Some people try to stipulate as they recommend someone that they only know them casually, hoping that the “connection” between them isn’t too strong. Unfortunately, that doesn’t work. The message doesn’t typically travel. If you’re making the recommendation, it’s assumed that you’ve done your due diligence and you’ve decided it’s a safe risk to take.
It might not be “fair”, but that’s the reality.
How to Decline Giving a Recommendation Request
So, you’ve asked yourself these questions and you’re just not ready to recommend this person. But how do you do that without hurting feelings and damaging the relationship? You have a few options:
“I don’t think I’d be the best person for this.”
I like this response because it’s non-confrontational. It puts the blame on YOU, not them. You’re basically saying that you don’t have the right pull, or authority, or reputation, or influence, or whatever to get the job done effectively. You don’t need to elaborate.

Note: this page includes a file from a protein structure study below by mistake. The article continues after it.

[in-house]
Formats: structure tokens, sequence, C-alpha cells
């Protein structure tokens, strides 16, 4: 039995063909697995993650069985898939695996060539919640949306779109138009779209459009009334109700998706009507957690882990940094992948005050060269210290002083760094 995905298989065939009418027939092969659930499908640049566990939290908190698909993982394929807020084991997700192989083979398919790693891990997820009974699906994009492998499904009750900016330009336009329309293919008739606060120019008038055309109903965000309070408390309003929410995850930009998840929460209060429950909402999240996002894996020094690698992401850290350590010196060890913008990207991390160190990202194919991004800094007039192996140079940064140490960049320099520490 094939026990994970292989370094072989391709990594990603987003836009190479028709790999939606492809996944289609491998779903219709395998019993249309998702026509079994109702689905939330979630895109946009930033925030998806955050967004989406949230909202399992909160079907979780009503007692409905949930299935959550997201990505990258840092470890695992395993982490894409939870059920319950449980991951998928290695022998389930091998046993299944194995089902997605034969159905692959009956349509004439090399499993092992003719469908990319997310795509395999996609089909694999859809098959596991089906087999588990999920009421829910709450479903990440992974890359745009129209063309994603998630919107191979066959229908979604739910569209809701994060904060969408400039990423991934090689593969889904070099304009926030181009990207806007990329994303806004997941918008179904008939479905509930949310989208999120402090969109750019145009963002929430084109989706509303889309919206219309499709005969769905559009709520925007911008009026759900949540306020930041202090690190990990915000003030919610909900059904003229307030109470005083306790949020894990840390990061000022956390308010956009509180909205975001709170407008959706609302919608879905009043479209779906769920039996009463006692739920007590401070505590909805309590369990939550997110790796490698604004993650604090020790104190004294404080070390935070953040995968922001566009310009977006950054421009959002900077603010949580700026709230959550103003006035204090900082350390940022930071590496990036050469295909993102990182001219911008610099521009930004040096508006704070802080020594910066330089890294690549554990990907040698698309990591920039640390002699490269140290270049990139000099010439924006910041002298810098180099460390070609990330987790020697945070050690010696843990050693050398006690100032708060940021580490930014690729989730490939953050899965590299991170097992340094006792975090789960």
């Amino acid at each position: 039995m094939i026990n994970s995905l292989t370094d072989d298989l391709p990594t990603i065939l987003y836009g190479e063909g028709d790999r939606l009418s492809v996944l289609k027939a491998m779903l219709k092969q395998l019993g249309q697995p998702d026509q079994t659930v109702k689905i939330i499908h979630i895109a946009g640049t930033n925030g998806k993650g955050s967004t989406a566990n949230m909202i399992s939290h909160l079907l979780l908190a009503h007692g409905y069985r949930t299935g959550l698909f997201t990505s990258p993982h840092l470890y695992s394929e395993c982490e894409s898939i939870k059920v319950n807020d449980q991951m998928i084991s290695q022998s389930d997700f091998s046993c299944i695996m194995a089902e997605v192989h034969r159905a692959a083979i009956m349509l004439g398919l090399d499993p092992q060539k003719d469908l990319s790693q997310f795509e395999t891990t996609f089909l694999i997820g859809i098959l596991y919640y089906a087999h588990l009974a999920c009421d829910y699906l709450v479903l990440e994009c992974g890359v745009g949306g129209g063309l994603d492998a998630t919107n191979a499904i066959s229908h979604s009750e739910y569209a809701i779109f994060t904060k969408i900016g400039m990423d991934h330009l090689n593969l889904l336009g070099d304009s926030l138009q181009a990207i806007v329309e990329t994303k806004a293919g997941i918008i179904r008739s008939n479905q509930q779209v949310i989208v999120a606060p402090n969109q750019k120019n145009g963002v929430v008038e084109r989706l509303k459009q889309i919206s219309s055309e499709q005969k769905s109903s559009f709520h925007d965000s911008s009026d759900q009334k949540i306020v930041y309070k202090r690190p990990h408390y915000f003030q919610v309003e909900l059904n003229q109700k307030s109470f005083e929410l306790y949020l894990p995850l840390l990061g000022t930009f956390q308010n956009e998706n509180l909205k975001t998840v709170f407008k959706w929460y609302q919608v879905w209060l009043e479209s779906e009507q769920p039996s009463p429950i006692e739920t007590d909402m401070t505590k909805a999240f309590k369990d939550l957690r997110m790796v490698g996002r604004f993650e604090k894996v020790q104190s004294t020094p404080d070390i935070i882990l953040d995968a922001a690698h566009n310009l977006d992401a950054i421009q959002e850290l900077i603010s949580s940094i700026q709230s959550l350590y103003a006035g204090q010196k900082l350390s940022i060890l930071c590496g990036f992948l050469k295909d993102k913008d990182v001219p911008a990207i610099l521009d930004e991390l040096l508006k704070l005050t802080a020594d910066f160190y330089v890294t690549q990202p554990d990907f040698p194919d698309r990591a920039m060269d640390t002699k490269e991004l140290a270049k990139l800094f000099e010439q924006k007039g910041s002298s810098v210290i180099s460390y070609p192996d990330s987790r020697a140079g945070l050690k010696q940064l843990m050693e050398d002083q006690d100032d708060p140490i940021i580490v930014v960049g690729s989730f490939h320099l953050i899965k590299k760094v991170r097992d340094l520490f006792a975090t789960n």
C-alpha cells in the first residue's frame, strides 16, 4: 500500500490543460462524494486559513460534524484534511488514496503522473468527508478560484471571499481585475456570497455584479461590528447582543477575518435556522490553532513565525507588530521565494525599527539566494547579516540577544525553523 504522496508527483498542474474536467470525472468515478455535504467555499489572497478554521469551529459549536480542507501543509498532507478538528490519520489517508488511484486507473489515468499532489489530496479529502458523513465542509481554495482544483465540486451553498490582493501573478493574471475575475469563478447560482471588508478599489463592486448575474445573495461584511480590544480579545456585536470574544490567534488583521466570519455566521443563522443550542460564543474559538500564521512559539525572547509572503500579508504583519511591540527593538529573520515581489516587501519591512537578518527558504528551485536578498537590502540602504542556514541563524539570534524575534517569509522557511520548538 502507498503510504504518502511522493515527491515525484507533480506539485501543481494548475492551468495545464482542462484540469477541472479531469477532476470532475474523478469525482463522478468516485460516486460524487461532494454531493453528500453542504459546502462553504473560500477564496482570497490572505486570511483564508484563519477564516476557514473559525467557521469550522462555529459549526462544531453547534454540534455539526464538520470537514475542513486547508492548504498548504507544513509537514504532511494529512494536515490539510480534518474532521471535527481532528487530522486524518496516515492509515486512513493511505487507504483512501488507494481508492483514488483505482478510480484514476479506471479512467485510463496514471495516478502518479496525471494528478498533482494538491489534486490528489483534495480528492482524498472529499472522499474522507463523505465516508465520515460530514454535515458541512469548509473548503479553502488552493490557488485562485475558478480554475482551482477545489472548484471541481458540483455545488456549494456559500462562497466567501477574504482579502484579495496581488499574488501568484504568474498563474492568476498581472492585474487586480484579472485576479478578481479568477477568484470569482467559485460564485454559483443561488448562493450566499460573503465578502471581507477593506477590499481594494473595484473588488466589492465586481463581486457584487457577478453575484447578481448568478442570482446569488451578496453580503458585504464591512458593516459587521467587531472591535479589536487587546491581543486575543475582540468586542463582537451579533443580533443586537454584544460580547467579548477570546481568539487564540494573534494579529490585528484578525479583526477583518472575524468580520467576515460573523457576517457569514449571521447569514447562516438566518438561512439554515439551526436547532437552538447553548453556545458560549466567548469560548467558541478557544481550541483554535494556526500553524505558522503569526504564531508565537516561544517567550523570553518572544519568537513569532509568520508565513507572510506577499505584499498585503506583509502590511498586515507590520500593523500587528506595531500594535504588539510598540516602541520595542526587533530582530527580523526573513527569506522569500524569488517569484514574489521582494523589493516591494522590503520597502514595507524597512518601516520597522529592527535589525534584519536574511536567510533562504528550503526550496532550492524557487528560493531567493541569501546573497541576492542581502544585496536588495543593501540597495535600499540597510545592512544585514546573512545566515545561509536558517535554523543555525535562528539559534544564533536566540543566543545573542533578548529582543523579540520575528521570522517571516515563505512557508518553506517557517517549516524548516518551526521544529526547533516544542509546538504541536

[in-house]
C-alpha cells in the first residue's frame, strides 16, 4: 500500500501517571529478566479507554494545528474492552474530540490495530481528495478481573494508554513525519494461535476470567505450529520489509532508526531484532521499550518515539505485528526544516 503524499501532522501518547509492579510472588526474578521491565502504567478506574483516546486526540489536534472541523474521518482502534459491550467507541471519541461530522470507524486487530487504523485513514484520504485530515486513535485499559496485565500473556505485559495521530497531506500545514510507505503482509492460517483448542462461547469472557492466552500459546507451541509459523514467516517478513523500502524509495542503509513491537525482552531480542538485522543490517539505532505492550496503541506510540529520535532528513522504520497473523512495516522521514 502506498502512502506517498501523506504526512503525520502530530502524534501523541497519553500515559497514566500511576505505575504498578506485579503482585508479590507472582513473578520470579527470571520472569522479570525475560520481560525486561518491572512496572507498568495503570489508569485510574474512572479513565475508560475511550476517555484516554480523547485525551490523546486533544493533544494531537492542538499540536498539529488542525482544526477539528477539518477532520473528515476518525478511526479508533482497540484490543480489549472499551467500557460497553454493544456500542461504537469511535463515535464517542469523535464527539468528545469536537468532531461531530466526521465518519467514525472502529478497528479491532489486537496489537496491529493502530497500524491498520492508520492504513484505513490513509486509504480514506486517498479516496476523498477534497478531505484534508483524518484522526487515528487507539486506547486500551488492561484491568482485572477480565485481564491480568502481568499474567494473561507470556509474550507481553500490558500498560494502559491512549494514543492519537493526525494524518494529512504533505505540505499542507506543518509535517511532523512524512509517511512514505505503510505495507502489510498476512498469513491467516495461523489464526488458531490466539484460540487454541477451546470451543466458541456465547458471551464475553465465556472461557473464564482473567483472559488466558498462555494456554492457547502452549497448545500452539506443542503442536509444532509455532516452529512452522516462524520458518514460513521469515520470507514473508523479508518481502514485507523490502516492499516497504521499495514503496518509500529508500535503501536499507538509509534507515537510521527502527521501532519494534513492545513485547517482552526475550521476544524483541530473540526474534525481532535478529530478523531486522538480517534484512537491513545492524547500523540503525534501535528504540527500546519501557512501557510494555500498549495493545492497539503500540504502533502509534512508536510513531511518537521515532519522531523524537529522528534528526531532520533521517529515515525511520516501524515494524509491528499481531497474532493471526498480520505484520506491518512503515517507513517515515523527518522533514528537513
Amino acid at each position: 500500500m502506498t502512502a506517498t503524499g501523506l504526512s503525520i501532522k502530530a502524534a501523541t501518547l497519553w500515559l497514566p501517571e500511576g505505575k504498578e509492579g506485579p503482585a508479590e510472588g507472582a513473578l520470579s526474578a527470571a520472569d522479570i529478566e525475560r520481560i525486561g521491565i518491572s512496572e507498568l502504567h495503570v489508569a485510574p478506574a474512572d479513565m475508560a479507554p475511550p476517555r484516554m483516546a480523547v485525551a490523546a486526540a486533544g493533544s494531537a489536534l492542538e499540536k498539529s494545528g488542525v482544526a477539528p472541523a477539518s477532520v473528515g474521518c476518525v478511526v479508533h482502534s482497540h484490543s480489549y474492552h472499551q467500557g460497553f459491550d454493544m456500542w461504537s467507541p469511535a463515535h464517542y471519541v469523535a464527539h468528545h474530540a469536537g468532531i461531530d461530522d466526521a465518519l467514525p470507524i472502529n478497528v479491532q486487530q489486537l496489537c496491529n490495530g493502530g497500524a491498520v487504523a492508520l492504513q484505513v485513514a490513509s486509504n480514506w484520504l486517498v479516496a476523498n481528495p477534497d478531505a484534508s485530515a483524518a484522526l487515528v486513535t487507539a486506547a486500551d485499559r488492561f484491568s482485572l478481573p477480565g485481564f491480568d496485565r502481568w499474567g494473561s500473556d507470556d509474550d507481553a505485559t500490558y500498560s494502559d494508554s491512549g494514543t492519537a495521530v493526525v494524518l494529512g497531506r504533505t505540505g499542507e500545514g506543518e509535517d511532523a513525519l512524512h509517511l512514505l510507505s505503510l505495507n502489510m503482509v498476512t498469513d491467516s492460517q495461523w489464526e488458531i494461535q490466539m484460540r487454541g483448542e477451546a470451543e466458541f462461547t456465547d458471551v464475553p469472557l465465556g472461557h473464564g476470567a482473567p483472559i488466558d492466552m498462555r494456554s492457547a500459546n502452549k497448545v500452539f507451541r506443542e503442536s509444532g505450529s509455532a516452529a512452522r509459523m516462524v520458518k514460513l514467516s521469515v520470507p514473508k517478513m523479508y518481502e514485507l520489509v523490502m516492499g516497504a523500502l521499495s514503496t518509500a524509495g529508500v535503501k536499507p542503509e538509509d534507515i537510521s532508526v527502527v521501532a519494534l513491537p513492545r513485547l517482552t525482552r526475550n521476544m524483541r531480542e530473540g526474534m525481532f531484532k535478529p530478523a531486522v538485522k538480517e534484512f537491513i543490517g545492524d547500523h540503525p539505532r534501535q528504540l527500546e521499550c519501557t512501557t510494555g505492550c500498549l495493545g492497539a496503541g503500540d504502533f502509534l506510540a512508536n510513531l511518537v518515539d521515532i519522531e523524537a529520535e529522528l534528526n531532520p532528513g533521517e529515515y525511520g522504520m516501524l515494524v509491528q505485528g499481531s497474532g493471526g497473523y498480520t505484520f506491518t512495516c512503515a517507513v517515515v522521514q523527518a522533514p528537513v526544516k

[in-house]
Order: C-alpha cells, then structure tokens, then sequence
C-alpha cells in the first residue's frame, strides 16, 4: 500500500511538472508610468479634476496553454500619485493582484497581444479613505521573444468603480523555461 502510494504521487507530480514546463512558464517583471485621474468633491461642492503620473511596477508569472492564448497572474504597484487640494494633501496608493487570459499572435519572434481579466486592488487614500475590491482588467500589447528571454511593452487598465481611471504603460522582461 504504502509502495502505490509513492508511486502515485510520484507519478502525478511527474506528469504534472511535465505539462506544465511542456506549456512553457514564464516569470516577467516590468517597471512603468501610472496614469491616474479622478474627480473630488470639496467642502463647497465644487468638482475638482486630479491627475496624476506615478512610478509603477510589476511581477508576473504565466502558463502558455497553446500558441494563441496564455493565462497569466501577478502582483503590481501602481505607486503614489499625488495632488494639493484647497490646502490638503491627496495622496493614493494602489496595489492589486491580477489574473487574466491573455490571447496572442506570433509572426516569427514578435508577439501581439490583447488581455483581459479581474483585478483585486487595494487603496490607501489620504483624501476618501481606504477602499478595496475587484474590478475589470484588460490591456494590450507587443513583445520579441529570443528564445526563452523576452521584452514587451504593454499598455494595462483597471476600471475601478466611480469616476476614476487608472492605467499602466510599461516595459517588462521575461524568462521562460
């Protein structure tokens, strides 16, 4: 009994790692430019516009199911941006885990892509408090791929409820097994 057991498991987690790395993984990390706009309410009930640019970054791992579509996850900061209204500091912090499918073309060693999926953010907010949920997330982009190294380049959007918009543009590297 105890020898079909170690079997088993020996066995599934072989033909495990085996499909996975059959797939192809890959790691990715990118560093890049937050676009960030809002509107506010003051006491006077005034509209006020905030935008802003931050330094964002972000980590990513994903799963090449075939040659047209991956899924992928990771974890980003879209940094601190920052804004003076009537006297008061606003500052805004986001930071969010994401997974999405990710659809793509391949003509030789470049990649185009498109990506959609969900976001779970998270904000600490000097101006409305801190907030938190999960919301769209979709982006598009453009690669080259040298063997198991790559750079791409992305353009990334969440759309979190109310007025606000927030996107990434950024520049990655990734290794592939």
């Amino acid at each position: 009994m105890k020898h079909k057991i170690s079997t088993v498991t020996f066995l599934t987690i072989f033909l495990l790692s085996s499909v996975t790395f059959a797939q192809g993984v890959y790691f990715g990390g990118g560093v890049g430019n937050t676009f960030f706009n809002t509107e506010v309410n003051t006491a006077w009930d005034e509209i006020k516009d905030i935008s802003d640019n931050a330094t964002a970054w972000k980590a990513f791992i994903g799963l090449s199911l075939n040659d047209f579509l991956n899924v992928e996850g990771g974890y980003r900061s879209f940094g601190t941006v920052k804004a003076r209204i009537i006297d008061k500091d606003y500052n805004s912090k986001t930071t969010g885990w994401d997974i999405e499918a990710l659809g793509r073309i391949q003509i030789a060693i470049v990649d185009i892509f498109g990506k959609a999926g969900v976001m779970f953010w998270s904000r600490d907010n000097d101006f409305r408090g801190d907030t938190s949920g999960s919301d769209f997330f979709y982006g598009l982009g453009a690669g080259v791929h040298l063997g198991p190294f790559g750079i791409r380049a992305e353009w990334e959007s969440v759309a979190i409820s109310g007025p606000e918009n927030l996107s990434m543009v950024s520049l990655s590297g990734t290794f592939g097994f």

“I don’t feel I know you well enough (or have enough experience working with you, etc.) to provide a strong recommendation.”
This one requires a little more courage because you’re definitely telling the person something they don’t want to hear. Clearly they think you DO have the experience it takes to give them the recommendation they need. If you can, be honest with the person. Let him or her know the hesitations you’re feeling and why it’s important for you to practice integrity here. Perhaps you can provide this person with some helpful insight and coaching. Obviously they respect you enough to have asked for this favor. You might be able to offer some valuable professional advice, if they’re willing to hear it.